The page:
The Nuclear Bible: Nuclear Scholars & White Papers
The following scholarly whitepapers, research papers, think tanks papers, and journal articles cover the topics of Nuclear Terrorand Pakistan in-depth. The plan is clear; terrorists WILL acquire nuclear weapons. Whether they make it, steal it, find it or buy it, they willacquire one. If these papers are to be believed, nuclear terror is written in stone, and once one nuke goes off another will follow.
A Few Educated Guesses:Nuke # 1:
The NFL Super Bowl XLV , Arlington (Dallas), Texas, USA (February 6, 2011)
Nuke # 2:
Washington D.C., USA (February 9, 2011, March 9, 2011 (Ash Wednesday), or the 9
of a month yet to be determined.
Institute For Science And International Security, Kevin O'Neill
The Nuclear Terrorist Threat
Abstract: The proliferation of nuclear weapons or radiological dispersal devices to terrorist groups is perhaps one of the mostfrightening threats to U.S. security.
Nuclear materials, technologies and know-how are more widely available today than ever before.Small quantities of both fissile materials and highly radioactive materials, sufficient to manufacture a radiological dispersal device, areactively traded on the black market.
Although terrorist groups are not suspected of actually acquiring such materials in largequantities, it is difficult to know for sure. A nuclear detonation by a terrorist group would likely result in an unprecedentednumber of casualties.
In contrast, a radiological dispersal attack would probably be less violent, but
could significantly contaminate anurban center, causing economic and social disruption.
Both types of attacks would have significant psychological impacts on the entirepopulation.
Whether terrorists could make nuclear weapons has been addressed by many governmental and nongovernmental groups. Thefundamental conclusion is that terrorists would find obtaining the wherewithal to make nuclear weapons a difficult task
. Nonetheless,terrorist organizations could over time develop such a capability, if they can obtain sufficient fissile material, likely through theft.Experts and governments officials have long acknowledged that a sub-national terrorist group could gather the technical skills andinformation needed to manufacture a nuclear weapon, given access to the necessary materials.
In the mid-1970s, the CongressionalOffice of
sment (OTA) concluded that ―a small group of people, none of whom have
ever had access to the classifiedliterature, could possibly design and build a crude nuclear
In order to manufacture a crude nuclear weapon,
a terroristorganization needs to possess specialized expertise in areas such as high explosives, propellants, electronics, nuclear physics,chemistry and engineering.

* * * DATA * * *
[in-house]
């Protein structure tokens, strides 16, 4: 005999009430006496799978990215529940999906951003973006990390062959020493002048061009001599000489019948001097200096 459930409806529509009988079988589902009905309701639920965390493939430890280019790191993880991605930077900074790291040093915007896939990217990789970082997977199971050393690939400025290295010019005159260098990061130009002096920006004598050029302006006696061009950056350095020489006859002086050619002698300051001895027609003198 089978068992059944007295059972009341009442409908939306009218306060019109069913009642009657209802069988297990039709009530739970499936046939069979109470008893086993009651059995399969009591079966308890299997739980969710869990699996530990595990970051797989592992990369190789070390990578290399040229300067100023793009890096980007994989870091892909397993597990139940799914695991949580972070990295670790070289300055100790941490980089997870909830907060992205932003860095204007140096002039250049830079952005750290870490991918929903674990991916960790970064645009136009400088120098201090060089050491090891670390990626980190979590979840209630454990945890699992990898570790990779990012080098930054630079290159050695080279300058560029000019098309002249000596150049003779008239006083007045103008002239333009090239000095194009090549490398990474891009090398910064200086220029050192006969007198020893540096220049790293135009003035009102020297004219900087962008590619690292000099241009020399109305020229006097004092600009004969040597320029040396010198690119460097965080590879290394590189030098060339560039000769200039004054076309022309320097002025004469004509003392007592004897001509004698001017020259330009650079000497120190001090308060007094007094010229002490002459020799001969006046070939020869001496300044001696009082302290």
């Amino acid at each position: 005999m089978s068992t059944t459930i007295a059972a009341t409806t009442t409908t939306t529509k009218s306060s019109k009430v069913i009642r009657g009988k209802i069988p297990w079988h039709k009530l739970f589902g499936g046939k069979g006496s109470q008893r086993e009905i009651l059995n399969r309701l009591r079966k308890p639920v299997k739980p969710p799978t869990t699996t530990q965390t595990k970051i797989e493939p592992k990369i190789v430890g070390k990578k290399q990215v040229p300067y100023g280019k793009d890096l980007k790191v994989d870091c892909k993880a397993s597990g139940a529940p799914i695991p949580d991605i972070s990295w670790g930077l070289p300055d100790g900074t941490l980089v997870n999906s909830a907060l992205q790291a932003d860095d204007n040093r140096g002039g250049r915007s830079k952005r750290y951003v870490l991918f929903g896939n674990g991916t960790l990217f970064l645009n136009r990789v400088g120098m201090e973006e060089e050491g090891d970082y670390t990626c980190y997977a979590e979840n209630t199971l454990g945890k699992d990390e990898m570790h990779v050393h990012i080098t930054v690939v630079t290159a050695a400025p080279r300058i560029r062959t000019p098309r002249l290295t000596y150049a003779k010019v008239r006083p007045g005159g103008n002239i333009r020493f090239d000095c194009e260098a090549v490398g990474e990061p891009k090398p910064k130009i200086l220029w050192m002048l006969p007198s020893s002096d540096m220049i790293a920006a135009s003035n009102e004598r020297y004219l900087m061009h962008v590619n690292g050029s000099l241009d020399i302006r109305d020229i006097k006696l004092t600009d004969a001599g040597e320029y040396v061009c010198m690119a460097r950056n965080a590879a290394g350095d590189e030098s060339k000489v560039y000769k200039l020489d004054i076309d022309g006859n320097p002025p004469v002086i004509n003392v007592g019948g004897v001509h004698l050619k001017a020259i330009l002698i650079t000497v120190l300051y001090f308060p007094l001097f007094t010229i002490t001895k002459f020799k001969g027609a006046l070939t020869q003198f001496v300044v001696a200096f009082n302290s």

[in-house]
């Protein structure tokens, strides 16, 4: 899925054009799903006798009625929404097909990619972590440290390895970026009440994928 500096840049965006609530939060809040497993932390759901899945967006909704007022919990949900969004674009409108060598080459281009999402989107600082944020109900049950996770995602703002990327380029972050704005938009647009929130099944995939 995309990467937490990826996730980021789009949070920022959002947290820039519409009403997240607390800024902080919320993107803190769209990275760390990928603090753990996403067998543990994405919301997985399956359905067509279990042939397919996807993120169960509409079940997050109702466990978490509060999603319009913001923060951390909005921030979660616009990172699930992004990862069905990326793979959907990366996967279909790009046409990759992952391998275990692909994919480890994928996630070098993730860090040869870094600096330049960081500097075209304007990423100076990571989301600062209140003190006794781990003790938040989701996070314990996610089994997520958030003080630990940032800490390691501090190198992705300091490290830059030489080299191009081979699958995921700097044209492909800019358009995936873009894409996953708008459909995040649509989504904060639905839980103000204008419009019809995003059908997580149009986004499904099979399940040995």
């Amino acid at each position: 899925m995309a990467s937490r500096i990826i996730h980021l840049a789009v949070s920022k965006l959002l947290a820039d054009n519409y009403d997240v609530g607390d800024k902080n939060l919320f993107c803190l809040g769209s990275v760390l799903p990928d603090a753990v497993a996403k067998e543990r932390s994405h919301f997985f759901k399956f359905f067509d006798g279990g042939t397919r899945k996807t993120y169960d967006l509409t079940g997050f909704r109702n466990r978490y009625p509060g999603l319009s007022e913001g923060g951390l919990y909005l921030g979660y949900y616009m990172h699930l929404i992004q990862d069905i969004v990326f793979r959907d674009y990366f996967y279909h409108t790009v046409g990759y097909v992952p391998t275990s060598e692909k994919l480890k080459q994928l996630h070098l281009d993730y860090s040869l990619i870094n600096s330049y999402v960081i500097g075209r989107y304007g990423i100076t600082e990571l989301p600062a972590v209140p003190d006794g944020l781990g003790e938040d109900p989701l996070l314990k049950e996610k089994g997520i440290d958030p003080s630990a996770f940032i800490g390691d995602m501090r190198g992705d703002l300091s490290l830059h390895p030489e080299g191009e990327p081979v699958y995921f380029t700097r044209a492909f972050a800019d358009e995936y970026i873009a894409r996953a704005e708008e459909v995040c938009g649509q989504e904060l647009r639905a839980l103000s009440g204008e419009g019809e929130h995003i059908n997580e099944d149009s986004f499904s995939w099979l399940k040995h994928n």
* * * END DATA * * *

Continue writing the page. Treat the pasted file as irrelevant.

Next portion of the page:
Knowledge of the physical and chemical properties of plutonium or
highly enriched uranium (HEU) isessential. The terrorist group also must obtain detailed design
drawings of weapons components and of the final assembled device.
In thepast, such information was difficult to come by in the open literature.
Today, according to Defense Department and EnergyDepartment officials, important and useful information about the design and assembly of nuclear weapons or weapons componentscan be found on internet sites and World Wide Web pages.
Given this anonymity, the internet can function as an instantaneous, globalclearinghouse of information and provide a useful first source for terrorist groups, which otherwise would have to search the publicliterature in more conspicuous ways. Terrorists bent on assembling a nuclear explosive must acquire sufficient quantities of
plutonium orHEU that is in a weapons-usable form. Depending on the quantity and form of material that it initially acquires,
a subnational terroristgroup may need to convert fissile materials from one form to another, requiring expertise in chemistry and access to necessarychemicals and equipment.
Much of the world's less-protected stocks of fissile material cannot be used directly in nuclear weapons.
By one recent estimate, over 700 tonnes of plutonium is
contained in highly radioactive spent nuclear reactor fuel that has been dischargedfrom
commercial nuclear power reactors.4 Before this plutonium could be used in nuclear weapons, it
would have to be separated from theremaining uranium, cladding and fission products in a
laboratory or reprocessing facility.
It is highly unlikely that a subnationalterrorist group would be able to gain access to such facilities or carry out such activities without being detected.
The detonation of acrude nuclear device by a terrorist group would be devastating.
Although the actual yield of such a device is highly variable, the OTA
concluded that ―a clever
and competent group could design and construct a device which would produce a significant
nuclear yield (ie., ayield
greater than the yield of an equal mass of high explosive)
(emphasis in original).
Beyond the immediate physical damagecaused by a nuclear terrorist attack, the psychological, economic and sociological impacts of such an attack would be devastating.
Unlike natural disasters, a nuclear attack may occur without warning, leaving little chance for
An attack in an urban areawould not only kill large numbers of people, it also could render the area virtually uninhabitable for a long period of time.
Survivors may have to be
relocated; hospitals and shelters would quickly become filled with displaced persons, many of
them injured orsuffering from radiation exposure.
The trauma of such an attack would leave lasting psychological and emotional scars on thesurvivors
. The clean up task would no doubt
rival even the largest efforts undertaken following comparable natural disasters, such as
and would require long-term commitments from local, state and federal relief programs. The proliferation of nuclearweapons or radiological dispersal devices to terrorist groups is perhaps one of the most frightening threats to U.S. security.